Example: Part 3 of Schedule 1 to the 2015 Regulations

  • Substances W, X and Y may be used in a process to produce, under normal controlled operating processes, substance Z.
  • Under such circumstances, the site operator would not need a hazardous substances consent if the substances either do not fall within Parts 1 or 2 of Schedule 1, or they do but they are not present at or above their controlled quantity.
  • However, in the event of a loss of control of the process, substances W, X and Y might react differently to produce another substance, S, which is within Parts 1 or 2 of Schedule 1, and S might be produced at a quantity at or above its controlled quantity.
  • For this reason a consent will be required for substances W, X and Y.

B9. It is not intended that consent is required for the hazardous substances generated during a loss of control of a process (including storage). The requirement is for the site operator to obtain consent for the presence of the substance(s) which are used in that process. The controlled quantity for a process substance will be the quantity whose presence, alone or in combination with other substances used in the process, might lead to a substance within a category in Part 1 or named in Part 2 of Schedule 1 being generated at a quantity equal to or greater than its controlled quantity.

B10. Part 3 of Schedule 1 relates to "where it is reasonable to foresee" that a substance may be generated through a loss of control - see Annex M and link to HSE guidance on the COMAH Regulations and "loss of control".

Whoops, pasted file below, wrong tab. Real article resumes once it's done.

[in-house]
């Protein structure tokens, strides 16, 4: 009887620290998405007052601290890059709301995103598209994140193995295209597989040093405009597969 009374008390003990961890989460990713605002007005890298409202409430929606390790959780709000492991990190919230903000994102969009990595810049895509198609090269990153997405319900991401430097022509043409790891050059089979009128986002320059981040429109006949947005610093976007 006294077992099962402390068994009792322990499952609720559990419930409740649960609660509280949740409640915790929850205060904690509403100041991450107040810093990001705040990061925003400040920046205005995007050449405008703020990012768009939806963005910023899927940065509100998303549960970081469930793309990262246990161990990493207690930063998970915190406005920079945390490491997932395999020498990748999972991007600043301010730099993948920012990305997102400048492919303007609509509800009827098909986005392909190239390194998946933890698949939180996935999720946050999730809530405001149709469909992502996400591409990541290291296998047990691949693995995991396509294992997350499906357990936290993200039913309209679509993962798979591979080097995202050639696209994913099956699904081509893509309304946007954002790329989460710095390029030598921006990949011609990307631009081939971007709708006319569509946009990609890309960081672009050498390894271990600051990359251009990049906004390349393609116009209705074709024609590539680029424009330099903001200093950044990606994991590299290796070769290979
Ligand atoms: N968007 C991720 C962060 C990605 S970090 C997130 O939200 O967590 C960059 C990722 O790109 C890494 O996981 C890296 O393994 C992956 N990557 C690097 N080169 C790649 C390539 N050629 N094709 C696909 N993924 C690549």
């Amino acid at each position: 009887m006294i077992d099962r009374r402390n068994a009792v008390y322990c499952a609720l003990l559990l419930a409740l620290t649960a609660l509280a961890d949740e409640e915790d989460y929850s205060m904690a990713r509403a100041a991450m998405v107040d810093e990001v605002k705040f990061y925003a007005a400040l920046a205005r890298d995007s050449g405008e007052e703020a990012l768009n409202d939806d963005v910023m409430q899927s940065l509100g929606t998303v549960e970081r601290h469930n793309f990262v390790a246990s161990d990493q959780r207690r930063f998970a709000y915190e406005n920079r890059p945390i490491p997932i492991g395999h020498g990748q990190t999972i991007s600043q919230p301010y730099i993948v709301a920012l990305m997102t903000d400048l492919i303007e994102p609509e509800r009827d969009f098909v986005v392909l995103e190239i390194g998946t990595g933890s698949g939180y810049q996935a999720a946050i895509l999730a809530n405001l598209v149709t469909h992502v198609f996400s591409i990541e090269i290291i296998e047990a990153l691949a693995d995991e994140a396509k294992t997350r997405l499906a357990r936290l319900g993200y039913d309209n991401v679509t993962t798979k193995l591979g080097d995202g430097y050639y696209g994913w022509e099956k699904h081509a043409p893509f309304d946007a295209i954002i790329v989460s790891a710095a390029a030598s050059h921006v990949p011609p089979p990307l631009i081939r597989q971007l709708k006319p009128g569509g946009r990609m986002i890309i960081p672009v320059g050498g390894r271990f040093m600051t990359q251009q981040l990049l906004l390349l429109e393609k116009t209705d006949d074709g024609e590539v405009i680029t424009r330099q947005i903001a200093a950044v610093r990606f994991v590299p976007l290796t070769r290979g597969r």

Exemptions

B11. The 2015 Regulations specify exemptions from the requirement for hazardous substances consent (See Annex C). Site operators and planning authorities should check the criteria for exemptions carefully, especially as the specific elements of certain types of exemption have changed over the years.

Aggregate Quantities

B12. Generally, a consent will be required when the aggregate quantity of a hazardous substance is present in an amount equal to or greater than its controlled quantity (see exemptions in Annex C).

B13. In determining the aggregate quantity of a category of hazardous substance or a named hazardous substance present on land (land A), account is also to be taken of the amount of the substance held on, over or under other land (land B) which is controlled by the same person and which, in all the circumstances (including in particular the purposes for which both areas of land are used) forms a single establishment [3] with land A. In other words the quantity of the hazardous substance present on land B must be included in any calculation to establish the aggregate quantity present. There is no precise limit to the distance that may exist between areas of land that may be considered to constitute a single establishment for the purposes of section 2(2)(aa) of the Principal Act. In most cases it should be clear what constitutes the establishment having regard to all the circumstances.

B14. The person in control of the land may not necessarily be the legal owner; for example, a site may be under the control of a tenant rather than the owner. Any two bodies corporate are to be treated as being one person if one is a subsidiary of the other, or both are subsidiaries of the same body corporate (section 38(3) of the Principal Act).

The Addition Rule

B15. Even where having aggregated all of a category of hazardous substance or named substance the controlled quantity has not been reached, hazardous substances consent may still be required. The Directive, and the 2015 Regulations, require categories of hazardous substance and named hazardous substances with similar properties present below their individual controlled quantities to be considered together.